The Town of Light then isn’t designed to make you feel anything other than resolute sadness for the inmates of Volterra, working your way through the game and uncovering the disgraceful inhumanity that was suffered. It’s an eye-opening, breathess, nauseating and heart-pounding/breaking experience that I choose to not put myself through again. Not because the game is bad, not by any means, but the story told affected me in a different way to similar games from the genre such as What Remains of Edith Finch or Everybody’s Gone to the Rapture. The was an overarching feeling of hope in those titles, a light at the end of a rainbow that was somehow just a split second out of my grasp. The Town of Light offers no real idea that everything will eventually work out ok for Renée, because deep down you know the worst has already happened and you are powerless to stop it.
It’s a tale that’s even still very serious to this day, and one that governments, for whatever reason, just don’t feel the necessary need to fund adequately. This concern has reared its head again in our current election campaigning, and The Town of Light allows you to walk in the footsteps of a human being who suffered at the hands of the very worst of our society, those who are paid to protect us but ultimately, do the exact opposite. Of course, the game makes it clear at the beginning that mental institutions and the level of care have improved drastically since the early 20th century setting of the game, but you have to wonder how we allowed it to get this bad in the first place.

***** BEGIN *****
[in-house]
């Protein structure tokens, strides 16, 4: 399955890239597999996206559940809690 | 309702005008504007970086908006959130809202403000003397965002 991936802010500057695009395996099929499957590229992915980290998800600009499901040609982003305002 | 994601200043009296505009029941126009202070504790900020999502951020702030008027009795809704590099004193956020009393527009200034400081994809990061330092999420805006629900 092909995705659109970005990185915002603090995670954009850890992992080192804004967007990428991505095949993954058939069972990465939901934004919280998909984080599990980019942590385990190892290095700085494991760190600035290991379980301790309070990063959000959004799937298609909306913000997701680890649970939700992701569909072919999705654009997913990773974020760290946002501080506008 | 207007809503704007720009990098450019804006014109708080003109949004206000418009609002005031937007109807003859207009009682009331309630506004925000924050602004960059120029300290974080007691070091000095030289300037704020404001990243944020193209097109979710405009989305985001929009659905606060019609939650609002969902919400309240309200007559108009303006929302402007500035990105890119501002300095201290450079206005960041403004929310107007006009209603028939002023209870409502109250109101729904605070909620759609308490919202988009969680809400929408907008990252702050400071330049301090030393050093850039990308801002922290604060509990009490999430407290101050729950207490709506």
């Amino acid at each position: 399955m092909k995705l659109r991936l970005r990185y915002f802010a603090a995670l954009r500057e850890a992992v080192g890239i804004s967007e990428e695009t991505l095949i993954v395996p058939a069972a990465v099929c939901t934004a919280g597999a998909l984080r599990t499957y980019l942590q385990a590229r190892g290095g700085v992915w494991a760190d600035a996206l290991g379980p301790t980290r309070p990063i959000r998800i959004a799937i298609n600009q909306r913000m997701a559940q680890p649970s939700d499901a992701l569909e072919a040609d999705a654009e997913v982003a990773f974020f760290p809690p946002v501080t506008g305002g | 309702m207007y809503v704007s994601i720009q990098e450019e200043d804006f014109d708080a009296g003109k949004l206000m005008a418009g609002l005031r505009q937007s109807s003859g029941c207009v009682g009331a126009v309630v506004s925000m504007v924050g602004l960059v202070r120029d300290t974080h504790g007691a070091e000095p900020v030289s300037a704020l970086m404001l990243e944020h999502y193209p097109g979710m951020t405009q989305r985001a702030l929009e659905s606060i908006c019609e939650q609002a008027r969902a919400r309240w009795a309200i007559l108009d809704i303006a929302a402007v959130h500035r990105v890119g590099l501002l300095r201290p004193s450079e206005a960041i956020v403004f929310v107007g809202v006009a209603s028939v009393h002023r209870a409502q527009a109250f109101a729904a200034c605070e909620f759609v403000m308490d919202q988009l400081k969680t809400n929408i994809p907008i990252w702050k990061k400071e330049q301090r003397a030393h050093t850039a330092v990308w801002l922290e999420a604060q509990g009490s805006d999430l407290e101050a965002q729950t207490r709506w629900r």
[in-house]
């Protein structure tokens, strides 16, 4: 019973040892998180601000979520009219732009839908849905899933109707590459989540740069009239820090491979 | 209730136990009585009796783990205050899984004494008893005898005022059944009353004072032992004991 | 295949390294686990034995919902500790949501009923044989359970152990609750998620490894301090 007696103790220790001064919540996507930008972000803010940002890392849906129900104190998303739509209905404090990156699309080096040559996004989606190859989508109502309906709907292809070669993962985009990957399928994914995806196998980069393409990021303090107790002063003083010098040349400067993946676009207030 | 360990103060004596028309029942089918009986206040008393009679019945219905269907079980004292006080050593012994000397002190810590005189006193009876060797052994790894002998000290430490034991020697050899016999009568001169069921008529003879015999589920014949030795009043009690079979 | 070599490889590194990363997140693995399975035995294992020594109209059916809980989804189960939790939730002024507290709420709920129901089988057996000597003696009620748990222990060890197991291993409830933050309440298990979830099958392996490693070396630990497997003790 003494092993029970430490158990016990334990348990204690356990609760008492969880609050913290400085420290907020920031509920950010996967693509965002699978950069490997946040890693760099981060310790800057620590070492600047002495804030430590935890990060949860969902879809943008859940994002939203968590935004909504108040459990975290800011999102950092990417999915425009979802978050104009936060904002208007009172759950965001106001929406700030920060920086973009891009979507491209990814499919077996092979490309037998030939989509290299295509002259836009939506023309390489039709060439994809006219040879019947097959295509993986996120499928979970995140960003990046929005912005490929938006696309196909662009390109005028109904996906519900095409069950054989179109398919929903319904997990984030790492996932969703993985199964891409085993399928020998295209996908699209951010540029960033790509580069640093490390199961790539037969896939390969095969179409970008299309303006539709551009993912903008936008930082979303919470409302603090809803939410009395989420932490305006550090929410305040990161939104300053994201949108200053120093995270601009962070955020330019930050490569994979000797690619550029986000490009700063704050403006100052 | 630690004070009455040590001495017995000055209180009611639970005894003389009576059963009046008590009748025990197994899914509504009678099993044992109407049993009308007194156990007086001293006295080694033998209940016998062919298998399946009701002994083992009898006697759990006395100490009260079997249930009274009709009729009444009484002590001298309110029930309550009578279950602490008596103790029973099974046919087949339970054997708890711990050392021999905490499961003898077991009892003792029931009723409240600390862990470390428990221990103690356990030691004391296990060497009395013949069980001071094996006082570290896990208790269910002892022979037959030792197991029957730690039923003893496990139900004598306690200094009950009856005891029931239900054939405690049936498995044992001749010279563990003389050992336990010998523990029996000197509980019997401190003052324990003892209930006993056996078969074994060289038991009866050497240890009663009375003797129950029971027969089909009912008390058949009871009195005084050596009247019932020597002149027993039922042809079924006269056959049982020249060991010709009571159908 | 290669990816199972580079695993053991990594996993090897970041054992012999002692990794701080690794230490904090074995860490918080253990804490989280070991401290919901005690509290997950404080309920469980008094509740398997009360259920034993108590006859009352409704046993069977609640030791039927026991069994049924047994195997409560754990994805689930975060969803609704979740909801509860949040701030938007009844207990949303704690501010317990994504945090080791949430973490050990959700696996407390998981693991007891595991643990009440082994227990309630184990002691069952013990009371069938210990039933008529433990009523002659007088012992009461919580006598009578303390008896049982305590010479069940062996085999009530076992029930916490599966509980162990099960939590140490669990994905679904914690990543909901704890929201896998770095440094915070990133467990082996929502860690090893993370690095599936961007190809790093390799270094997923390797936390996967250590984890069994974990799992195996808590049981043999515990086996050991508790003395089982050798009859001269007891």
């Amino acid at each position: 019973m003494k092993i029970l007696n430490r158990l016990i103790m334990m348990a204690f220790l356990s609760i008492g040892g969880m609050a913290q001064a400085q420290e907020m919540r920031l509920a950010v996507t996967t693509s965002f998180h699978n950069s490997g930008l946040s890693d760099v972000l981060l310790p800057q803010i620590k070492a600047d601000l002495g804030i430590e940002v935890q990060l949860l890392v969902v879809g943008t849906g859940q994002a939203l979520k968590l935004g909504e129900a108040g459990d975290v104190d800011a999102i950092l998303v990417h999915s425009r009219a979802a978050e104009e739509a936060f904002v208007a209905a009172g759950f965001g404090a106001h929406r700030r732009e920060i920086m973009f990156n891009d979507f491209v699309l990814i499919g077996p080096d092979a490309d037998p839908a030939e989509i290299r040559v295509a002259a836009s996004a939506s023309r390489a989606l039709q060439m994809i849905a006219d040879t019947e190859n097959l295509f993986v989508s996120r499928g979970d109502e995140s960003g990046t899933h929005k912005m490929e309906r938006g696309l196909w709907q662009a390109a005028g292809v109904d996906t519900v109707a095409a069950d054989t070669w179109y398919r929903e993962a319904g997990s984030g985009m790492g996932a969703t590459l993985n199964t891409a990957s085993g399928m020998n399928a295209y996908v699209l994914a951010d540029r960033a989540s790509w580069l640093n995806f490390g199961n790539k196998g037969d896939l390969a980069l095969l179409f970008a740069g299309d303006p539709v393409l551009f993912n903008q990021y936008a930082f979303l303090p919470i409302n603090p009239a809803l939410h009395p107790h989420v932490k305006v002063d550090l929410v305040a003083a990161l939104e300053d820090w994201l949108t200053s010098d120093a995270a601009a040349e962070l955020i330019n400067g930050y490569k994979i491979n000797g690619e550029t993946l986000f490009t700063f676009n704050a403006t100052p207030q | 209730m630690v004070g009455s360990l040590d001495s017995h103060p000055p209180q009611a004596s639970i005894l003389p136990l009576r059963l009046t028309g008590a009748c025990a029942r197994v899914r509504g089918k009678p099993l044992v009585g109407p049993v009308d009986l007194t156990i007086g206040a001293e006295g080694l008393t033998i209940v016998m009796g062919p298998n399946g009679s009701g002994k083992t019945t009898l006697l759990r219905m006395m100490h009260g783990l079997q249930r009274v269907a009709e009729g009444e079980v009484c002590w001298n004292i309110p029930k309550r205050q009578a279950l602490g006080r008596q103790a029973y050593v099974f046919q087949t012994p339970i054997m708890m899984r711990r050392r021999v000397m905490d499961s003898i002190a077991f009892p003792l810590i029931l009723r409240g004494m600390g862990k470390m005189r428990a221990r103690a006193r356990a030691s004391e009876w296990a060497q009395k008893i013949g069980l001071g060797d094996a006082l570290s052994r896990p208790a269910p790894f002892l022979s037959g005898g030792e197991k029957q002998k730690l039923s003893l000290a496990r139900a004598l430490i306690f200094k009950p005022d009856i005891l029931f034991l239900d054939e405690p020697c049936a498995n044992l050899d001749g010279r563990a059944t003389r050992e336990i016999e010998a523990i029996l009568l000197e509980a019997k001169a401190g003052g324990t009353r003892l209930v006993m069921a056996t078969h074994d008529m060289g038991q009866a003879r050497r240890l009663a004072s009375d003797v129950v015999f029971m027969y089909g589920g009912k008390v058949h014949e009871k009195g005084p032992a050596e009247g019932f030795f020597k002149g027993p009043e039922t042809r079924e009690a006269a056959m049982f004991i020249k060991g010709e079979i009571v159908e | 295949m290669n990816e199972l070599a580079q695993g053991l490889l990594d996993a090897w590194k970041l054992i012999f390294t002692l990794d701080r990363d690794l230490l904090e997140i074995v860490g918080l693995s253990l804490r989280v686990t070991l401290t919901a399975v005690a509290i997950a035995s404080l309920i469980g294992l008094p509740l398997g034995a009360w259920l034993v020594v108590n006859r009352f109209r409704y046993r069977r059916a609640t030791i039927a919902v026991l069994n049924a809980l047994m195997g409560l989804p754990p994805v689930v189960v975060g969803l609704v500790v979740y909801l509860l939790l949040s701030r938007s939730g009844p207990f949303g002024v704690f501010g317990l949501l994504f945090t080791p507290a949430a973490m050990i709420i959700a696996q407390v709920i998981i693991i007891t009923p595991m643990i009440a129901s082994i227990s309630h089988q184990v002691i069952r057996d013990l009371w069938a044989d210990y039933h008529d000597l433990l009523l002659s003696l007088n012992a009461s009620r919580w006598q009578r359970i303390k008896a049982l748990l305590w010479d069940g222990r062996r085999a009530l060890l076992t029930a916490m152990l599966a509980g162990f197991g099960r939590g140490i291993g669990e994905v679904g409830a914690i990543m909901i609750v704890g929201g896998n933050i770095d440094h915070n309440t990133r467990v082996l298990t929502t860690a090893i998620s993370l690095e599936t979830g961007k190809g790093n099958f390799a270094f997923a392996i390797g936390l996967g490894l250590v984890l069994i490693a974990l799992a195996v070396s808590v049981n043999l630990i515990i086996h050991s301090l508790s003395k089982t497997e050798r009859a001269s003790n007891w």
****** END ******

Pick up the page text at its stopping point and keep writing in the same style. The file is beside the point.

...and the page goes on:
The fear I felt, knowing that although this may not still be happening, the fact it even did made me want The Town of Light to have just been a bad dream. It’s very real, and for the sake of Renée and the many real patients like her across the world, perhaps we should be taking this all a bit more seriously.
I know I will be. I encourage you to play The Town of Light, just don’t say I promised you an easy ride.
Do you need to talk to someone? You’re not on your own. Call the Samaritans on 116 123 (UK and ROI) or 08457 90 90 90 (UK) 1850 60 90 90 (ROI)
Publisher: Wired Productions
Available on PS4 (reviewed), Xbox One and PC on Tuesday June 6th.
Disclaimer: In order to complete this review were were provided with a review code from the publisher.
All screenshots have been taken from the PS4 build we used for review. For more information on how we review and score games, please see our review policy.